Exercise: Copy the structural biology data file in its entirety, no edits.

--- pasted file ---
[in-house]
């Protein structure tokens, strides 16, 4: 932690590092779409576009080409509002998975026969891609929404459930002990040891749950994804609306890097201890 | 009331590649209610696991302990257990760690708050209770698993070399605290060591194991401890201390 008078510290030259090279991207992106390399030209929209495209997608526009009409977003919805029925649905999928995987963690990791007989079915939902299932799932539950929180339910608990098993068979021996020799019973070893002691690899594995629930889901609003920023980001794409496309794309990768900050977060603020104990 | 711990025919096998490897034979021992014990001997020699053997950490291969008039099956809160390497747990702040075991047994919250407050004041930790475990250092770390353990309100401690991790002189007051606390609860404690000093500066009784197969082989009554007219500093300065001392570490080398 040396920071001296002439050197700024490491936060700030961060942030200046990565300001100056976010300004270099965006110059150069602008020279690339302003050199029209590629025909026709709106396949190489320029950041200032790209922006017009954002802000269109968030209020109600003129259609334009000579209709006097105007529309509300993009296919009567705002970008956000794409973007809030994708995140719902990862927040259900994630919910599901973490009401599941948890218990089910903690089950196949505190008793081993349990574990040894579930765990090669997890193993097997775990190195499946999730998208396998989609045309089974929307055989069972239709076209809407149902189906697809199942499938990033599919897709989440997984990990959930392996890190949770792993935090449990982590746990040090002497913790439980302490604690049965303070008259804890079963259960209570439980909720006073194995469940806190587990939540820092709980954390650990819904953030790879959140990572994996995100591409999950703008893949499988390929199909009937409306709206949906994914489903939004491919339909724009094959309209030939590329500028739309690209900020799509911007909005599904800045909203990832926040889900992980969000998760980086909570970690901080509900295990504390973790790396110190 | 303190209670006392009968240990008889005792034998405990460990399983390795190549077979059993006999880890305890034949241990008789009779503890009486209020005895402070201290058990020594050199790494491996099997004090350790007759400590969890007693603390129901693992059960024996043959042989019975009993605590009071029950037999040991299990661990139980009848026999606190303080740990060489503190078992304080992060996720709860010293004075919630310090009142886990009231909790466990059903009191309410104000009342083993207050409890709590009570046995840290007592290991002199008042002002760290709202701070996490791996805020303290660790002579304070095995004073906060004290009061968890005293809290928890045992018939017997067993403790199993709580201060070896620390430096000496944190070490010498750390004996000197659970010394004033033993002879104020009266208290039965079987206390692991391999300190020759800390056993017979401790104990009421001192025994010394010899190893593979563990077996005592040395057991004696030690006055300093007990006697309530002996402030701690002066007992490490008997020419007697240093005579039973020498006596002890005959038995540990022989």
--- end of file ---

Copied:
[in-house]
């Protein structure tokens, strides 16, 4: 932690590092779409576009080409509002998975026969891609929404459930002990040891749950994804609306890097201890 | 009331590649209610696991302990257990760690708050209770698993070399605290060591194991401890201390 008078510290030259090279991207992106390399030209929209495209997608526009009409977003919805029925649905999928995987963690990791007989079915939902299932799932539950929180339910608990098993068979021996020799019973070893002691690899594995629930889901609003920023980001794409496309794309990768900050977060603020104990 | 711990025919096998490897034979021992014990001997020699053997950490291969008039099956809160390497747990702040075991047994919250407050004041930790475990250092770390353990309100401690991790002189007051606390609860404690000093500066009784197969082989009554007219500093300065001392570490080398 040396920071001296002439050197700024490491936060700030961060942030200046990565300001100056976010300004270099965006110059150069602008020279690339302003050199029209590629025909026709709106396949190489320029950041200032790209922006017009954002802000269109968030209020109600003129259609334009000579209709006097105007529309509300993009296919009567705002970008956000794409973007809030994708995140719902990862927040259900994630919910599901973490009401599941948890218990089910903690089950196949505190008793081993349990574990040894579930765990090669997890193993097997775990190195499946999730998208396998989609045309089974929307055989069972239709076209809407149902189906697809199942499938990033599919897709989440997984990990959930392996890190949770792993935090449990982590746990040090002497913790439980302490604690049965303070008259804890079963259960209570439980909720006073194995469940806190587990939540820092709980954390650990819904953030790879959140990572994996995100591409999950703008893949499988390929199909009937409306709206949906994914489903939004491919339909724009094959309209030939590329500028739309690209900020799509911007909005599904800045909203990832926040889900992980969000998760980086909570970690901080509900295990504390973790790396110190 | 303190209670006392009968240990008889005792034998405990460990399983390795190549077979059993006999880890305890034949241990008789009779503890009486209020005895402070201290058990020594050199790494491996099997004090350790007759400590969890007693603390129901693992059960024996043959042989019975009993605590009071029950037999040991299990661990139980009848026999606190303080740990060489503190078992304080992060996720709860010293004075919630310090009142886990009231909790466990059903009191309410104000009342083993207050409890709590009570046995840290007592290991002199008042002002760290709202701070996490791996805020303290660790002579304070095995004073906060004290009061968890005293809290928890045992018939017997067993403790199993709580201060070896620390430096000496944190070490010498750390004996000197659970010394004033033993002879104020009266208290039965079987206390692991391999300190020759800390056993017979401790104990009421001192025994010394010899190893593979563990077996005592040395057991004696030690006055300093007990006697309530002996402030701690002066007992490490008997020419007697240093005579039973020498006596002890005959038995540990022989």